The Commodity Futures Trading Commission sued former MF Global Holdings Ltd. Chief Executive Officer Jon Corzine for failing to properly oversee the company as it spiraled toward bankruptcy in 2011.
The regulator also sued MF Global’s former assistant treasurer Edith O’Brien and said it reached a settlement with a unit of the company, MF Global Inc., to pay all funds due to customers and impose a $100 million penalty. The settlement is subject to court approval.
MF Global’s collapse led to billions of dollars in missing client funds at the broker dealer and the eighth-biggest bankruptcy in U.S. history.
Corzine, who once served as a New Jersey senator and governor and was a co-chairman of Goldman Sachs Group Inc., presided over MF Global before it filed for bankruptcy on Oct. 31, 2011. Wrong-way $6.3 billion trades on bonds of some of Europe’s most-indebted nations helped destroy the company and its brokerage unit, MF Global Inc.
Corzine, 66, has been faulted by members of Congress, former customers and the trustees overseeing the wind-down of MF Global. While the Federal Bureau of Investigation started a probe of the events leading to the bankruptcy, no charges were filed in the case.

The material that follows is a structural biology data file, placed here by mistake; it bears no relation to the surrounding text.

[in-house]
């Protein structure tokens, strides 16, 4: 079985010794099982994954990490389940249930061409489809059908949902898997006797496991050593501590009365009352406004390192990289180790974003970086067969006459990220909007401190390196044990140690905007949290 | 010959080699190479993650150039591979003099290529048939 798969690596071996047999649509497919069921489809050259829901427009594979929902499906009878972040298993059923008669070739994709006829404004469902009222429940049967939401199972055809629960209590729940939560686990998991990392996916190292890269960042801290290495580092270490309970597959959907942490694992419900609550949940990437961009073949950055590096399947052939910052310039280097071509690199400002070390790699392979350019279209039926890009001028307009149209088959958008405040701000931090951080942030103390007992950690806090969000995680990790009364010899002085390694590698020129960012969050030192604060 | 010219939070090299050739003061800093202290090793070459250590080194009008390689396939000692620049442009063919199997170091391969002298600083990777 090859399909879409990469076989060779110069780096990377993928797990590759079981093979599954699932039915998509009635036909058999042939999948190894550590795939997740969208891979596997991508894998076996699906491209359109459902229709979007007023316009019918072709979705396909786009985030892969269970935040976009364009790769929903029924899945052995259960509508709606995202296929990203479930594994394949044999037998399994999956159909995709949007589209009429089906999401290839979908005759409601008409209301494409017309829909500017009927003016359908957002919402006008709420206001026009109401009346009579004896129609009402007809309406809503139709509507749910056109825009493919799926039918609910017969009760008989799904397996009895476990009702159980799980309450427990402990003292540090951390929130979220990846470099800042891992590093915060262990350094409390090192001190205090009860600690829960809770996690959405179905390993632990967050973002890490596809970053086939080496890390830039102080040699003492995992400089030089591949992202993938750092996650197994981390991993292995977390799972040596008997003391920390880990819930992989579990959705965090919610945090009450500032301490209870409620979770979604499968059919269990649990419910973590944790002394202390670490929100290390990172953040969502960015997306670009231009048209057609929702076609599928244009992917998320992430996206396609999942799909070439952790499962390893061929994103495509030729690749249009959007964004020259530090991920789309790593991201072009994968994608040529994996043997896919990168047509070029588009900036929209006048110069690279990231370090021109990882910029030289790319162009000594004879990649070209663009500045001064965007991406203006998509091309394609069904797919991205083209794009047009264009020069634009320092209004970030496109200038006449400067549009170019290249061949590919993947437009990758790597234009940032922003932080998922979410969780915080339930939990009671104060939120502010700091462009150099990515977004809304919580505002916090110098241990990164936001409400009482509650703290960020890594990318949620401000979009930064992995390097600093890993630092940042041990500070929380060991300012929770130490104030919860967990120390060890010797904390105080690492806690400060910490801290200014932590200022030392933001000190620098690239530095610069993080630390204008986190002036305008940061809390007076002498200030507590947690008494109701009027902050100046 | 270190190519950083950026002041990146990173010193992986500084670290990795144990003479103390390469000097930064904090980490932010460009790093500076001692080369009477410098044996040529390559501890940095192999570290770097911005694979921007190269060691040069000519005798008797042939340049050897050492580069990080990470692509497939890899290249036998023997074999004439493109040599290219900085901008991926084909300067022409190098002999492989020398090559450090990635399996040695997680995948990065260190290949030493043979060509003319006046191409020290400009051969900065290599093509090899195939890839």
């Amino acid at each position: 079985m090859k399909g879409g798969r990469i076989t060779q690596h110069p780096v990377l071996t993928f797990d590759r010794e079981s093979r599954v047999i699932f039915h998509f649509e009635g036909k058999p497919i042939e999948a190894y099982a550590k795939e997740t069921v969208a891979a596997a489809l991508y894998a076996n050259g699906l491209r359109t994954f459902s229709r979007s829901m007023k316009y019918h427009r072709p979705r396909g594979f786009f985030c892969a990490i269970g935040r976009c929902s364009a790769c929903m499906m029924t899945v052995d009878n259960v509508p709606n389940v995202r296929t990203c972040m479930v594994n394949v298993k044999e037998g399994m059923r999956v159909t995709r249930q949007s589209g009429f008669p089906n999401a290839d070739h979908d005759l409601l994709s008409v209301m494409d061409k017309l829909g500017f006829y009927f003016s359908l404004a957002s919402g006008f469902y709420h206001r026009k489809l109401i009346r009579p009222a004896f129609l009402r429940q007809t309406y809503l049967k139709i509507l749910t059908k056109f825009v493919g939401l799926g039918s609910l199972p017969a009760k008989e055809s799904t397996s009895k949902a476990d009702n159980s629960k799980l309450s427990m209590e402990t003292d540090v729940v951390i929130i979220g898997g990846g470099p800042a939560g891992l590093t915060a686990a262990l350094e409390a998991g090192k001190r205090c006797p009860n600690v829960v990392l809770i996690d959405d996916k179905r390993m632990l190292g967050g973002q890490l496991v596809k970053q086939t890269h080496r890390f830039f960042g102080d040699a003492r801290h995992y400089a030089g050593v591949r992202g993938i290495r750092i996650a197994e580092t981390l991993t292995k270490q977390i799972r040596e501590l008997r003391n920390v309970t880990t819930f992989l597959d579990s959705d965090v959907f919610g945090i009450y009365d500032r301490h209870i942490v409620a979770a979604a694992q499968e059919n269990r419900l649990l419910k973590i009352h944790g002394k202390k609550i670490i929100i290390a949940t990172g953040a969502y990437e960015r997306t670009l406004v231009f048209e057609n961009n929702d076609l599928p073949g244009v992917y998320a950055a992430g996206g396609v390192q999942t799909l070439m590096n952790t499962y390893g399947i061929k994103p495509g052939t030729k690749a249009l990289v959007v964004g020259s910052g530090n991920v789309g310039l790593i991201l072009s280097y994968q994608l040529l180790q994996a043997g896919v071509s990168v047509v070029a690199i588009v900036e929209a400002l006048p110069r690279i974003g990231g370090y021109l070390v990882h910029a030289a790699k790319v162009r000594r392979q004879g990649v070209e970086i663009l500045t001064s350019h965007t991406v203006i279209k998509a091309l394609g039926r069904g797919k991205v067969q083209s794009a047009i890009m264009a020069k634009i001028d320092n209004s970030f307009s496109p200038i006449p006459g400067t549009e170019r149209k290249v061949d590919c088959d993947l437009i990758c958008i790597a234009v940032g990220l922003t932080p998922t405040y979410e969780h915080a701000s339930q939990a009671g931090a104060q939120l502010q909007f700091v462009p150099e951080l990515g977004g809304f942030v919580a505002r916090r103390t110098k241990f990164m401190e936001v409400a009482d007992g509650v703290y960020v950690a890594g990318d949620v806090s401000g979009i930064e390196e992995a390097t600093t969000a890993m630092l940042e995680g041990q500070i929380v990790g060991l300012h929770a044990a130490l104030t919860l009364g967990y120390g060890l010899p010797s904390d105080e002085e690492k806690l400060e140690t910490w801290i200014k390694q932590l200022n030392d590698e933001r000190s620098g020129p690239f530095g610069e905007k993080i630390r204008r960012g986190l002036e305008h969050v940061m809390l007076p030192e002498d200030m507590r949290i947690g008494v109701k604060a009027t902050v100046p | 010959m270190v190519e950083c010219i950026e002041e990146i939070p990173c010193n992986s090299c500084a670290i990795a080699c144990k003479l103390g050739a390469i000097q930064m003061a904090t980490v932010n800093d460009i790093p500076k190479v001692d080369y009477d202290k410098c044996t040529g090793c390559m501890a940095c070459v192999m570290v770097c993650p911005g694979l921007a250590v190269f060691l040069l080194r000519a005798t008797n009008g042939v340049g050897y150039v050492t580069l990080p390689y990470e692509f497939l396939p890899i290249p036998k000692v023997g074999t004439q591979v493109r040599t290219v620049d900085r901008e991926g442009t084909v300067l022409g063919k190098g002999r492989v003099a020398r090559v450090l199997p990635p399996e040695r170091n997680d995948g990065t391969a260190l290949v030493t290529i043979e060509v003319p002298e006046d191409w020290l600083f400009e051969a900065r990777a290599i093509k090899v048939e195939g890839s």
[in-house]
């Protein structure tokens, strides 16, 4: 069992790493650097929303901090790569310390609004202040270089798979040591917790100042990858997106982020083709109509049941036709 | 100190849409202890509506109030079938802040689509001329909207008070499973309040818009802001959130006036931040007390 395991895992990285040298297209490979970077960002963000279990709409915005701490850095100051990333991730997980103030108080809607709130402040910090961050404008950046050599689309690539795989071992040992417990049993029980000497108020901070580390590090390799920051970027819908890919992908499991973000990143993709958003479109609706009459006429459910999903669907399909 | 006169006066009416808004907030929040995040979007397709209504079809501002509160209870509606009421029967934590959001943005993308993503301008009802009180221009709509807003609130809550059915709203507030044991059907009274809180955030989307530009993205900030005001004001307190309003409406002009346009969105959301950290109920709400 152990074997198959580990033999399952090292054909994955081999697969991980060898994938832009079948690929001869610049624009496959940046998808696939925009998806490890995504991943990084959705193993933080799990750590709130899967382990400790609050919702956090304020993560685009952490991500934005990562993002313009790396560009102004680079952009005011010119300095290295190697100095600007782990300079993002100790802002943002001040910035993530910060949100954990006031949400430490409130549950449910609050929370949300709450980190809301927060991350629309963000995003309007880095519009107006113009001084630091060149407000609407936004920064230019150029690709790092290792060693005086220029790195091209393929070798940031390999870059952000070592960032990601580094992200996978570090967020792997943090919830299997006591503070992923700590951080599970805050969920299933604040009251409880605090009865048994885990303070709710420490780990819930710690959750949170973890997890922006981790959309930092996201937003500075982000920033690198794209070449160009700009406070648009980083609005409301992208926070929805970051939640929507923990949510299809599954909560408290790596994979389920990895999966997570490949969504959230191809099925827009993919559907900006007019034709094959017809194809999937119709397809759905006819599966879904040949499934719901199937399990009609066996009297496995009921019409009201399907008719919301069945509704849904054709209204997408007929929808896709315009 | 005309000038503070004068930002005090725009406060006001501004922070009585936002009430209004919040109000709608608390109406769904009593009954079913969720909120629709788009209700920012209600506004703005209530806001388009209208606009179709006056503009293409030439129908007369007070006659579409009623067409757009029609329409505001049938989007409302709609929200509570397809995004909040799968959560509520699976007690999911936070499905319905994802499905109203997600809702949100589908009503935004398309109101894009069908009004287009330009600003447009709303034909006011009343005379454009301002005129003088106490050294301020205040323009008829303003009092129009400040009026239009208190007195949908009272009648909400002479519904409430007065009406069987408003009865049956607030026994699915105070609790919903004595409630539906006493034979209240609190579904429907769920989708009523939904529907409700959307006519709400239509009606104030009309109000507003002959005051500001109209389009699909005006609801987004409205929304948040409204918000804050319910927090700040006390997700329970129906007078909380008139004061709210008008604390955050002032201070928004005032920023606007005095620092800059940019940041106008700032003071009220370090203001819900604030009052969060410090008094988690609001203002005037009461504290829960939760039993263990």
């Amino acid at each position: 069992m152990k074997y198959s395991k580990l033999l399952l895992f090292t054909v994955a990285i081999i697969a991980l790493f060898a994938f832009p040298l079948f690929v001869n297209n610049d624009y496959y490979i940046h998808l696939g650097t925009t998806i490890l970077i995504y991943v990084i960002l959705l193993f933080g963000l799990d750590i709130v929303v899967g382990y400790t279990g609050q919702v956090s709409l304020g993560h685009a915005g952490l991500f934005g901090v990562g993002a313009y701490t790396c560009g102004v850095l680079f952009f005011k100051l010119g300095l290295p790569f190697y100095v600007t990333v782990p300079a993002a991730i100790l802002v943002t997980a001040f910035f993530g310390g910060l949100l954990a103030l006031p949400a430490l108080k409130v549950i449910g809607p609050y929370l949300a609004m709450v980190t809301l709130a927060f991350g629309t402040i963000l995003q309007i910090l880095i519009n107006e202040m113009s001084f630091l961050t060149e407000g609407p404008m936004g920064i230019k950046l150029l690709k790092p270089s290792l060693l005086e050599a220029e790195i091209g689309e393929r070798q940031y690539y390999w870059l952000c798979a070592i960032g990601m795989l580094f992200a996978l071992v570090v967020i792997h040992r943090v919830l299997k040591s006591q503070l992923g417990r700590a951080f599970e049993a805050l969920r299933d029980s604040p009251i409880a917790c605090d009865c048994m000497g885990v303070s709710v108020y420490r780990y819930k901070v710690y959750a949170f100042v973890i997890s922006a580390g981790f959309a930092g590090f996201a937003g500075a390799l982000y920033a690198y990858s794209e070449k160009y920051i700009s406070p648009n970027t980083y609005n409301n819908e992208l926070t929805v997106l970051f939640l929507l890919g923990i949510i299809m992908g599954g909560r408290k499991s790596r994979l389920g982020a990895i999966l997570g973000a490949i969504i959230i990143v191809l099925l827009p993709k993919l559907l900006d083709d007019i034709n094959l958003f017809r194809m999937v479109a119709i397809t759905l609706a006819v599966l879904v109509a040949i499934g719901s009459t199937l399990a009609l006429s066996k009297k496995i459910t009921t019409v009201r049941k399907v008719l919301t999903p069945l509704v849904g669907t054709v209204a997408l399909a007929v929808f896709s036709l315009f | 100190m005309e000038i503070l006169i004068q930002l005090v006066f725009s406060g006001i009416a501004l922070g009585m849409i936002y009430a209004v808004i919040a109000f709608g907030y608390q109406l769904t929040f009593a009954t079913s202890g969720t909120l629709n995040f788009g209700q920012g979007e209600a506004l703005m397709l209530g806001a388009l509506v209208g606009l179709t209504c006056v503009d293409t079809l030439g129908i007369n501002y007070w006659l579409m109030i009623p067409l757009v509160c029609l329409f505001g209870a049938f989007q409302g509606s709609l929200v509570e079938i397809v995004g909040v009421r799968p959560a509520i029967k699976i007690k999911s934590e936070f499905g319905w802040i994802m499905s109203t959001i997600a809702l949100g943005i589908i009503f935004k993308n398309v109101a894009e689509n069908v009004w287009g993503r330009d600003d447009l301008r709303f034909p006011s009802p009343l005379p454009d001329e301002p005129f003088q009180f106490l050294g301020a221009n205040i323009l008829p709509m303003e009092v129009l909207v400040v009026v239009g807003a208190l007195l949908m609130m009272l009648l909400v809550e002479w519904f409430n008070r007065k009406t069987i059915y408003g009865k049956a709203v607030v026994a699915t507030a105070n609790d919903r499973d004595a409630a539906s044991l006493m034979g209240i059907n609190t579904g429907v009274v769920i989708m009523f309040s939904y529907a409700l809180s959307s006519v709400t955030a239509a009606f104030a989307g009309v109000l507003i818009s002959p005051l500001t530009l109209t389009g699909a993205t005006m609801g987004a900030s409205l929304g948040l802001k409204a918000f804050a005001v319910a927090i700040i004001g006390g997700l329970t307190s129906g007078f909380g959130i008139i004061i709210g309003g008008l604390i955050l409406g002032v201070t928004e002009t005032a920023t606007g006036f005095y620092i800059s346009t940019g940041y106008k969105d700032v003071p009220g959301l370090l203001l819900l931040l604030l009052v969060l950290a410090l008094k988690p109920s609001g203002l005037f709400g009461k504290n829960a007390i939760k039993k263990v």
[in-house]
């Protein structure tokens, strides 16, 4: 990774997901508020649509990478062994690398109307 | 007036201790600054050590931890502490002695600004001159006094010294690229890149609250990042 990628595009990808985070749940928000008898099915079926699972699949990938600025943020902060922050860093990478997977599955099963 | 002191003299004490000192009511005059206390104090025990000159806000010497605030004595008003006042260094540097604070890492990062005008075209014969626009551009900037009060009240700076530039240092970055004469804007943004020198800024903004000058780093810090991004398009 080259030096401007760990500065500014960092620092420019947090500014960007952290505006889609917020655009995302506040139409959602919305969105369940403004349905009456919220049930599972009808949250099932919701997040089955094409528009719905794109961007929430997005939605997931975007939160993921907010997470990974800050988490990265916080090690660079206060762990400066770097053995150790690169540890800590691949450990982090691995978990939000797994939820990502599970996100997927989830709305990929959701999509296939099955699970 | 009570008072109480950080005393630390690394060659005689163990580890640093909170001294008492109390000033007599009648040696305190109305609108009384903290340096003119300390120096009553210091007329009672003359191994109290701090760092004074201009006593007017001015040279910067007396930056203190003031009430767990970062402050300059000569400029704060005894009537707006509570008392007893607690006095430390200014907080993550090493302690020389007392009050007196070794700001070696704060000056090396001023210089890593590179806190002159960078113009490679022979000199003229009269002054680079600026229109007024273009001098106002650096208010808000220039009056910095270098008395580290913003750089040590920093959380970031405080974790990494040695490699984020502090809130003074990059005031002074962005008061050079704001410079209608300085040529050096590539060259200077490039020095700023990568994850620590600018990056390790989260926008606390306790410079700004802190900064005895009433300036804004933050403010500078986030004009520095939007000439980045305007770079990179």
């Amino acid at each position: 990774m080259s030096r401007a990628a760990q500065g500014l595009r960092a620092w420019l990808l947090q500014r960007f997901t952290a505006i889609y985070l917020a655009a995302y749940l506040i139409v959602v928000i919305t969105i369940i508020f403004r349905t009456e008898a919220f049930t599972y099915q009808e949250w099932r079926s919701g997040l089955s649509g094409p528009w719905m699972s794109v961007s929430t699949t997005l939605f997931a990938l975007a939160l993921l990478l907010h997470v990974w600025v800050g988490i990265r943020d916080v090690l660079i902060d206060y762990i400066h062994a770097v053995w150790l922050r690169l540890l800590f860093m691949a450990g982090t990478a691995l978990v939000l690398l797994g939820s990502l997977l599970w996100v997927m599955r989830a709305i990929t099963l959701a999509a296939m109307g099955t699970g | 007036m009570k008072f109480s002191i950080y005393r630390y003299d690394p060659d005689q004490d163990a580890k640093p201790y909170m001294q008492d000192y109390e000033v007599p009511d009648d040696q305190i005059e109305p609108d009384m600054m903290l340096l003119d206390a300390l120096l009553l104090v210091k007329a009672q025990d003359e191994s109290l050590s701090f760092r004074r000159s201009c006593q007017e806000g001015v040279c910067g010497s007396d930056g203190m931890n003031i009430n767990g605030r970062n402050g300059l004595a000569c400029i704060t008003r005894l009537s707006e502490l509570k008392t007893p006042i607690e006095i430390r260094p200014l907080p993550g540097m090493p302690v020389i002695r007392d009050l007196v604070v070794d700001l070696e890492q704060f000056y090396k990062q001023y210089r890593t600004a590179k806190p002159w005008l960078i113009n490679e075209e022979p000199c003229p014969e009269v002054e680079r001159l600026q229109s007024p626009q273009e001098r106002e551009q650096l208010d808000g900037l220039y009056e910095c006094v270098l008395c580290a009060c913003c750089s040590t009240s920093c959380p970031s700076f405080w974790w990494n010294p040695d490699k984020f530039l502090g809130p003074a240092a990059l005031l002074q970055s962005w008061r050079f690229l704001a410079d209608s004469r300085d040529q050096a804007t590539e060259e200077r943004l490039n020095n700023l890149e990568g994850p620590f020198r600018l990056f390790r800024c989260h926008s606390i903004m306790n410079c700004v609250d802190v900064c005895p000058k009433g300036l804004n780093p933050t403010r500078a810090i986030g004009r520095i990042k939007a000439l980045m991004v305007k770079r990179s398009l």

Steve Goldberg, a spokesman for Corzine, said before the complaint was filed that Corzine wasn’t informed customer funds were at risk or were being used improperly. There is no evidence he failed to work with management to try and turn around a failing company, he said.
Goldberg said Corzine was subject to "political pressure to hold someone liable" for the failure of the firm.
The CFTC itself has been blamed at times for contributing to MF Global’s downfall. The regulator, chaired by Corzine’s ex- Goldman Sachs colleague Gary Gensler at the time of MF Global’s collapse, failed to coordinate with the Securities and Exchange Commission, according to a 101-page report last November by U.S. House Republicans.